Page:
Group identity is nothing new to the planet! It was particularly rife in Jesus’ time. Humanity has always been divided into the haves and have-nots; insiders and outsiders; the virtuous and disgraceful; the powerful and the oppressed; those who are holding their lives together, and the junkies whose lives have unravelled. The African continent is repeatedly torn apart and impoverished by bitter conflicts and separation between different groups. But even though Jesus is fully aware of this woman’s nationality and her sexual immorality from the outset (John 4:17), he ignores typical distinctions based on gender, class, morality and ethnicity. Jesus is not a son of his culture, but the Son of God, a God who cares more about the heart than the outward appearance of a person (1 Sam 16:7). Instead of snubbing or recoiling from the woman in disgust, he connects with her by requesting a drink of water. This would have been an outrageous gesture for a Jewish man. But in Jesus’s eyes, Nicodemus the pious Jew, and the unclean woman from Samaria, are equally lost. Both need to be born again. Both need the living water that transcends all human categories.

Looking for water, finding Life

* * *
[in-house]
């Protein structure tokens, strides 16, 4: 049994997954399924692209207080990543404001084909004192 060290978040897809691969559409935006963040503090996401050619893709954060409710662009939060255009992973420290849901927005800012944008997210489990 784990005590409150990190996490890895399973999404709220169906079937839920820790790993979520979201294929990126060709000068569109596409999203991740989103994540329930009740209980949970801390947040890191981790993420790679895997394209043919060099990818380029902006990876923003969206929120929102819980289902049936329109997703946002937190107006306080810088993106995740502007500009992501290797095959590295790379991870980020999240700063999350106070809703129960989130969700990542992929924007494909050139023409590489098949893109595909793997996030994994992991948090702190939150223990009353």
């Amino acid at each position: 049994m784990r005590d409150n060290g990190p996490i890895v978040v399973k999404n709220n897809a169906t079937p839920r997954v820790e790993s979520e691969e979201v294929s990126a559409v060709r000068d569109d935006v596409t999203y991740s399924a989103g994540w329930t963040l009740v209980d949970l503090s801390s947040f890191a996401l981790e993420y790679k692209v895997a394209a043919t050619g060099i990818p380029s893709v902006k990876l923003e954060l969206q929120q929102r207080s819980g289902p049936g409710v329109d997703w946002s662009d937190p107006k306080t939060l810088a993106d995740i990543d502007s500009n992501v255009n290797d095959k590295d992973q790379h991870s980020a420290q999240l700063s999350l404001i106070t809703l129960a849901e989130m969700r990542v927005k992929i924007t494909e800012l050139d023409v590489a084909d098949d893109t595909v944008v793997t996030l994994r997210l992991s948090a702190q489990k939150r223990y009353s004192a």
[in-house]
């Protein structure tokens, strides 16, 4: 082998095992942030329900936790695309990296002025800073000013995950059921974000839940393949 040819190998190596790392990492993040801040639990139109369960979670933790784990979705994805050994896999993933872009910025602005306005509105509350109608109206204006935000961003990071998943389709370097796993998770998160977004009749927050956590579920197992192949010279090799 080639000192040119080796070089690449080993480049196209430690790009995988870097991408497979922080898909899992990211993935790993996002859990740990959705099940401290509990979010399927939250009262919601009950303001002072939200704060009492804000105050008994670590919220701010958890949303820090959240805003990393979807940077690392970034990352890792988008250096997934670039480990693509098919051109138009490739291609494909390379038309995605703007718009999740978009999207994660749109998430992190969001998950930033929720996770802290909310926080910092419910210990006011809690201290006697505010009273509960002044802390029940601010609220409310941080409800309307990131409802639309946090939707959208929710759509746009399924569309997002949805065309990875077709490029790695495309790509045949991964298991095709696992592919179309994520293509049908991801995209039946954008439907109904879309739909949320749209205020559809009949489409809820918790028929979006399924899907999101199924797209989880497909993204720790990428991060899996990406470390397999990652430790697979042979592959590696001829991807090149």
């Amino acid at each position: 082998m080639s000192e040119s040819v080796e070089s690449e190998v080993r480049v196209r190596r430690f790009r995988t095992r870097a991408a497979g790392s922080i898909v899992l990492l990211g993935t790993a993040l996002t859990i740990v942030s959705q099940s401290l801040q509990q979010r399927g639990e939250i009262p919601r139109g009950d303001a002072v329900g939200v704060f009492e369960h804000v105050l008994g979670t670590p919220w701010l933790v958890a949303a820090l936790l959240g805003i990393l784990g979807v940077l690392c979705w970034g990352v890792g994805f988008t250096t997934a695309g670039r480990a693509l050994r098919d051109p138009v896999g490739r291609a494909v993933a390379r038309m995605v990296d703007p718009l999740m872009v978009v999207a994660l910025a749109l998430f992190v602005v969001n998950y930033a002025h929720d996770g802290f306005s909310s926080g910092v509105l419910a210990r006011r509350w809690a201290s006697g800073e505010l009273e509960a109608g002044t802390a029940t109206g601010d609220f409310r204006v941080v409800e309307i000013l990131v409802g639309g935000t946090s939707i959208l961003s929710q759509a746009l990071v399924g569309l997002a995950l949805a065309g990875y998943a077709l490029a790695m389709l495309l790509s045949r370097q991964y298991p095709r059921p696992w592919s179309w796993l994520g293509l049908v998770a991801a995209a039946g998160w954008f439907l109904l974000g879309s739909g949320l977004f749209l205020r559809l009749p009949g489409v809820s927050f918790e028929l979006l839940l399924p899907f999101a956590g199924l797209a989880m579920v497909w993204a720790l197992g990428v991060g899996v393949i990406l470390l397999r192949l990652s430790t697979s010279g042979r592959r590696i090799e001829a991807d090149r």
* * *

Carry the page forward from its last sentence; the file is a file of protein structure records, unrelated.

In the Limestone Hills around Sychar, life literally depended on finding water, and John 4:13; 14 is the pivot of this encounter: Jesus identifies himself as living water– God’s free gift to ALL who are thirsty. Jesus describes himself as an internal and eternal water source that wells up inside a person, giving life (John 4:14). The image is of a spring inside your body which keeps filling up and spilling over no matter how much of it you drink! This is an astonishing claim for anyone who knew the Jewish Scriptures.

The shock value is that Jesus is clearly identifying himself as Yahweh’s promised Saviour. Centuries before, Yahweh had promised that his people would draw water with joy from wells of salvation (Isa 12:3). He promised to pour water on a thirsty land, streams in the desert and an outpouring of his Spirit on future generations to enable them to flourish, like green grass in a lush meadow, like poplars planted by flowing streams (Isa 44:3; 4). Isaiah prophesied that Yahweh would bring his people home from captivity to “neither hunger nor thirst,” to be led beside springs of water and no longer to be scorched by the desert sun (Isa 49:10). The apostle John himself writes the last prophetic book of the Bible, Revelation, in which he identifies Jesus, the Lamb of God, as the source of this living water on the day of His return:

‘Never again will they hunger;
    never again will they thirst.